Although I have been in seminary for quite some time now, I didn’t deliver my first sermon until several months ago. Ever since that time, I have been continually reminded of how important it is to improve upon my ability to deliver God’s word to His people. While there are several ways to do this, I think that including three key components in each message that one delivers can be integral to making a sermon great. Here are three components they should have:
1. Personal Stories.
Because the nature of sermon delivery can incorporate moralistic edicts that convict people about sin and bad habits, it is important that pastors discuss their own struggles and triumphs when they teach and preach. Doing so helps the congregation understand that they are human and therefore flawed. Additionally, personal stories can crystallize the congregation’s knowledge of how God works with people. Rather than being confined to the biblical text, the congregation’s awareness of God can result from living examples.
2. Biblical References.
When a pastor delivers a sermon to a congregation, it needs to include biblical references. This is the case for many reasons, including the fact that the pastor is often making claims about how people should behave. If you are attempting to exert this type of ideological and practical authority over people who claim that the Bible is the foundational text that guides their modes of thought and praxis, your sermon should include textual references that legitimate the claims you’re making. In my sermon regarding the importance of drawing people who do not know God to Him, I cited I Timothy 2:3-4 to provide proof that the claim I made was biblical.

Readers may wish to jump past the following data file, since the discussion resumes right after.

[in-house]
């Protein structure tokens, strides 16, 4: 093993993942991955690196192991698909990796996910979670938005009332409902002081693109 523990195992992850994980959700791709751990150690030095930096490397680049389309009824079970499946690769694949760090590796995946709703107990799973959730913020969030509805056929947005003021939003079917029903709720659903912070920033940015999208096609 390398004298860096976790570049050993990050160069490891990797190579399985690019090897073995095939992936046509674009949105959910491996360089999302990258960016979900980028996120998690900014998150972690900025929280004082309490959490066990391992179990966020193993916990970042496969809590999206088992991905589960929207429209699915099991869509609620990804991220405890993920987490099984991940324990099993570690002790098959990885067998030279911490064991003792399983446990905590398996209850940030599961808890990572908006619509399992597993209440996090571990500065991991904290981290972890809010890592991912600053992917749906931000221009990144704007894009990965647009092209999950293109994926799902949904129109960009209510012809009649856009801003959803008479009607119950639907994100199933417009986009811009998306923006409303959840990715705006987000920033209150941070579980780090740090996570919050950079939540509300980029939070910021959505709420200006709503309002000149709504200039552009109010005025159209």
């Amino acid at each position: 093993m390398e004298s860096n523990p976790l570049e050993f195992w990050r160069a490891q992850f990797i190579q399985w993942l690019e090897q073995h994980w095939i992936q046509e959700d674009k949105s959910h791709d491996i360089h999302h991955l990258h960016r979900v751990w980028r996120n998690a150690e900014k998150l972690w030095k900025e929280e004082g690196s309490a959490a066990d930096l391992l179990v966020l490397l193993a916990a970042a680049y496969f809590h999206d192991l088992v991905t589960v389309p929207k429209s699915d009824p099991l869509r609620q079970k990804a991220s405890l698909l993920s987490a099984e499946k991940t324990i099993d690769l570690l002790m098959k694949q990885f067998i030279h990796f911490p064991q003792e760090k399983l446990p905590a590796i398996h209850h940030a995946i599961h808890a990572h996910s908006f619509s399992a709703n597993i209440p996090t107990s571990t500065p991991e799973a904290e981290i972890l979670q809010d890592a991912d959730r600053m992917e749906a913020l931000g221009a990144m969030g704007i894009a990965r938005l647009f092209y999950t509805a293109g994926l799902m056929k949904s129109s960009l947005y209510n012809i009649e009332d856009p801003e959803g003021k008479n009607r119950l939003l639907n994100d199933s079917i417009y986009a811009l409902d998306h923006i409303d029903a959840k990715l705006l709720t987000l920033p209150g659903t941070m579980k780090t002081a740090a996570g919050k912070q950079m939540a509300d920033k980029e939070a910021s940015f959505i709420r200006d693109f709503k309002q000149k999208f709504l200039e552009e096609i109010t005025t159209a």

3. Exegetical Analysis.
Although including biblical references in a sermon is important, pastors should go beyond merely including such references in their work. In addition to biblical references, they should do an exegetical analysis of the text. An exegetical analysis is one in which a critical explanation of a biblical text is provided. To complete an exegetical analysis, the pastor must examine a passage of scripture in context of its historical, cultural, political, and linguistic significance. Doing so is very important because when passages of scripture are read to the congregation, the people need to understand all of the factors that gave it shape and substance. Without a context or background, the words of the scripture will mean little to nothing. And even if meaning is being constructed from the words of the passage being read, the congregation is likely to misinterpret them as a result of not knowing things such as the original meaning of the terms being used as well as the cultural codes that determined the way people conducted their everyday lives.
If you want to improve the quality of your sermons, there are a variety of things you can do to realize this goal. By following one or several of the principles outlined above, you may find that both you and your congregation get more out of the sermons you deliver. Good luck!
Jocelyn Crawley is a 29-year-old college student currently pursuing a Masters of Divinity degree in preparation to become a pastor. While her writing interests are diverse, topics of intrigue include politics, history, literature, and religion. She holds B.A. degrees in English and Religious Studies. Her work has appeared in Jerry Jazz Musician, Nailpolish Stories, Visceral Uterus, Dead Beats, The Idiom, Thrice Fiction, Four and Twenty, Kalyani Magazine and Haggard and Halloo. Other stories are forthcoming in Faces of Feminism and Calliope.